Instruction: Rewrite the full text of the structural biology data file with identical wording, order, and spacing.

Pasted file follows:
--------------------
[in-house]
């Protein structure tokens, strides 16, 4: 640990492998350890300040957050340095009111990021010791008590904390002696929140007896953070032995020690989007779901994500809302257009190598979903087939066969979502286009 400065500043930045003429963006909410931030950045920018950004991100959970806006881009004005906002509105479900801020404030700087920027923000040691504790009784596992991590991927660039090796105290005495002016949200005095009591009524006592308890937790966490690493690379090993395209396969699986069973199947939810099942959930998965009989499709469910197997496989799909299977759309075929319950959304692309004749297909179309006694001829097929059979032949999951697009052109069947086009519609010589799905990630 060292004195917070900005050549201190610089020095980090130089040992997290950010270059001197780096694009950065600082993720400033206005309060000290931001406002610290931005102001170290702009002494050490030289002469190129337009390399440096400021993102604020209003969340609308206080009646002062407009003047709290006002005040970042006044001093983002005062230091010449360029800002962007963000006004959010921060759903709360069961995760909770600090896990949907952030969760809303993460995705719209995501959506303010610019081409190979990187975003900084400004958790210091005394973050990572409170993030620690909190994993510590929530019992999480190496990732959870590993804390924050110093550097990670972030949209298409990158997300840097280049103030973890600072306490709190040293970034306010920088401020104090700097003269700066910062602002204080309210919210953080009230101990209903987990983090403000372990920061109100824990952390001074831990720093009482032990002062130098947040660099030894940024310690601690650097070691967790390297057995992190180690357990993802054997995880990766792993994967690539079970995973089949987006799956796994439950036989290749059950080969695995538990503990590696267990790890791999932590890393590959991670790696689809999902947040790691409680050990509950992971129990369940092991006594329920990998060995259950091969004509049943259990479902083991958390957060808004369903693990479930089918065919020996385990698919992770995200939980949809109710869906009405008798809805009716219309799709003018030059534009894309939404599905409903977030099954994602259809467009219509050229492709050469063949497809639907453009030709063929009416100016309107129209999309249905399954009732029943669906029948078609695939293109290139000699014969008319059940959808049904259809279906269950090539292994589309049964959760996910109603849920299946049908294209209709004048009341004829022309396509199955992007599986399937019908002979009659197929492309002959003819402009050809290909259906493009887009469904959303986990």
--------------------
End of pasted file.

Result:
[in-house]
């Protein structure tokens, strides 16, 4: 640990492998350890300040957050340095009111990021010791008590904390002696929140007896953070032995020690989007779901994500809302257009190598979903087939066969979502286009 400065500043930045003429963006909410931030950045920018950004991100959970806006881009004005906002509105479900801020404030700087920027923000040691504790009784596992991590991927660039090796105290005495002016949200005095009591009524006592308890937790966490690493690379090993395209396969699986069973199947939810099942959930998965009989499709469910197997496989799909299977759309075929319950959304692309004749297909179309006694001829097929059979032949999951697009052109069947086009519609010589799905990630 060292004195917070900005050549201190610089020095980090130089040992997290950010270059001197780096694009950065600082993720400033206005309060000290931001406002610290931005102001170290702009002494050490030289002469190129337009390399440096400021993102604020209003969340609308206080009646002062407009003047709290006002005040970042006044001093983002005062230091010449360029800002962007963000006004959010921060759903709360069961995760909770600090896990949907952030969760809303993460995705719209995501959506303010610019081409190979990187975003900084400004958790210091005394973050990572409170993030620690909190994993510590929530019992999480190496990732959870590993804390924050110093550097990670972030949209298409990158997300840097280049103030973890600072306490709190040293970034306010920088401020104090700097003269700066910062602002204080309210919210953080009230101990209903987990983090403000372990920061109100824990952390001074831990720093009482032990002062130098947040660099030894940024310690601690650097070691967790390297057995992190180690357990993802054997995880990766792993994967690539079970995973089949987006799956796994439950036989290749059950080969695995538990503990590696267990790890791999932590890393590959991670790696689809999902947040790691409680050990509950992971129990369940092991006594329920990998060995259950091969004509049943259990479902083991958390957060808004369903693990479930089918065919020996385990698919992770995200939980949809109710869906009405008798809805009716219309799709003018030059534009894309939404599905409903977030099954994602259809467009219509050229492709050469063949497809639907453009030709063929009416100016309107129209999309249905399954009732029943669906029948078609695939293109290139000699014969008319059940959808049904259809279906269950090539292994589309049964959760996910109603849920299946049908294209209709004048009341004829022309396509199955992007599986399937019908002979009659197929492309002959003819402009050809290909259906493009887009469904959303986990």